My life changed about 2 years ago. I began to realize that the ‘normal’ aches and pains of being a woman in her late 30’s weren’t all that normal. A lot of other people my age weren’t feeling the same things I was. Furthermore, those ‘normal’ aches and pains were getting a lot worse. They were beginning to affect my mood, my energy level, and my ability to cope with ‘normal’ life things like stress and sleep.
I talked to a friend who has fibro, and found that a lot of my symptoms were very much like hers. So I went to a doctor, who ran blood tests to rule everything else out. She did. We were left with fibro. And here I am.
It’s been a tough road trying to learn how to manage my symptoms and keep from crashing and burning. I’ve learned that meat is bad, sleep is good. Stress is bad, hot baths are good. Sometimes I feel like I’ve gotten a handle on everything. Then I have a gnarly flare-up and all pretenses that I’m in control of my own life are shot straight to hell.
So I’ve been thinking more and more about alternative treatments, as I still don’t have insurance, and doctors and pills just aren’t in the budget. That’s how I compiled this list.
I’ve ordered a lot of these herbs, and am currently waiting for them to come in the mail. However, since I already had dried meadowsweet at home, and fresh turmeric root is available at my local Asian market, I went ahead and made some. Since the turmeric root was fresh, I filled a jar with thinly sliced turmeric, and then covered with 80 proof rum. (I couldn’t find 100 proof, but this should suffice.) The meadowsweet was dried, so I 1/2 filled the jar with the herb, and then continued to fill the jar to the top with rum. I’ll leave them to soak for about 2 months, and will strain and bottle them on the full moon in June (aka The Strawberry Moon.)
Once I’m able to strain and bottle them, I’ll try each individually to see if I have any bad reactions, and then start blending them to come up with one big master mix of Fibro-banish goodness. 🙂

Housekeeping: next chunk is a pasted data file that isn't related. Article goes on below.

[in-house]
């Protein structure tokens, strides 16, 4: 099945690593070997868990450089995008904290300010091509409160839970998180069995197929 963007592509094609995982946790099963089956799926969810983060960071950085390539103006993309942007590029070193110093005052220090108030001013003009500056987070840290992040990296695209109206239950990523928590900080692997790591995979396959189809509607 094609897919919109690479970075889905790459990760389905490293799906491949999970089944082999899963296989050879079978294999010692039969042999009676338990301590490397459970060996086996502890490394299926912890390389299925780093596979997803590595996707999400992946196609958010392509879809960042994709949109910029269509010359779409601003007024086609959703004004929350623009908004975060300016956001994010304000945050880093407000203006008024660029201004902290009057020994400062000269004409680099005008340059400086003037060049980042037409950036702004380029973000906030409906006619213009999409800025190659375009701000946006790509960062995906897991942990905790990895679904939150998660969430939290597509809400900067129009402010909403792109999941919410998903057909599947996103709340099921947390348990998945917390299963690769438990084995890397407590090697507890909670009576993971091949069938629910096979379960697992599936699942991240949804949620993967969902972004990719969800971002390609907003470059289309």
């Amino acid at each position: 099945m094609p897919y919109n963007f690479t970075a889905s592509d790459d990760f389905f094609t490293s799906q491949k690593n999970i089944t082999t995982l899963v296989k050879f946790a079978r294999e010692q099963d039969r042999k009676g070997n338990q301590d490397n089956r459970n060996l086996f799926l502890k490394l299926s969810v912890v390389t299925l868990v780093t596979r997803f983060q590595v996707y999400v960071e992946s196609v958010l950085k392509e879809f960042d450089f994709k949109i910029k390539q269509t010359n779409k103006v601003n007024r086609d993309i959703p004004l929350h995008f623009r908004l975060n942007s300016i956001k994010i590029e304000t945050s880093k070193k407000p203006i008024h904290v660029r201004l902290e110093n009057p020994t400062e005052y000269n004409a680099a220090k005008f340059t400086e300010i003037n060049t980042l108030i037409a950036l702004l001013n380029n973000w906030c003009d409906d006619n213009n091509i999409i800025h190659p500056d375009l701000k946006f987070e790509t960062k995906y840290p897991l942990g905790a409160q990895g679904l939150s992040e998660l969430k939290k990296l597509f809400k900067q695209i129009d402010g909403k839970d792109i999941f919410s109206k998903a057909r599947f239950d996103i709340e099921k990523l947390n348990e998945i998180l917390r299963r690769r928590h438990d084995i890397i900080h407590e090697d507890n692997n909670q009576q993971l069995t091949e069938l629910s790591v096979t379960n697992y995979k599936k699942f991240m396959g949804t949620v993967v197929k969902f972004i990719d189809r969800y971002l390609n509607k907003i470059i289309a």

I concocted another incense today that I’ve been noodling. It was a prime example of how the magick happens.
I had envisioned (enscentioned?) the blend of lavender, violet leaf, and lemon, with something to sweeten it. Benzoin seemed like the natural compliment. However, when I began blending, the scent was nice, but it lacked a little something. I just happened to have a bag of red sandalwood here, and threw a pinch into my small sample batch. Voila! It all came together.
Lusty lavender and violet
Enlivened with lemon zest
Enriched by the vanilla sweetness of benzoin and sandalwood
I just finished an incense that I really love. It’s a blend that just came to me easily. Some I struggle with, but this one just flowed, and I think that means something.
Thyme for the MaidenRosemary for the Mother
Sage for the Crone
Made sacred with opoponax resin, and sweetened with rose.
This will be available for sale on our Etsy shop as soon as I can get packaging and labeling sorted. 🙂
I’ve mentioned before that research is one of the most important parts of how I create an incense blend. But to be honest, sometimes I get stuck. Like, really stuck.
Let’s take myrrh for example. I’ve always used it to represent the feminine principle, as opposed to the sharp masculinity of frankincense. I wanted to use it as a base for my full moon incense for that reason, but I decided to go through some books and websites to see if I could confirm that that would be appropriate.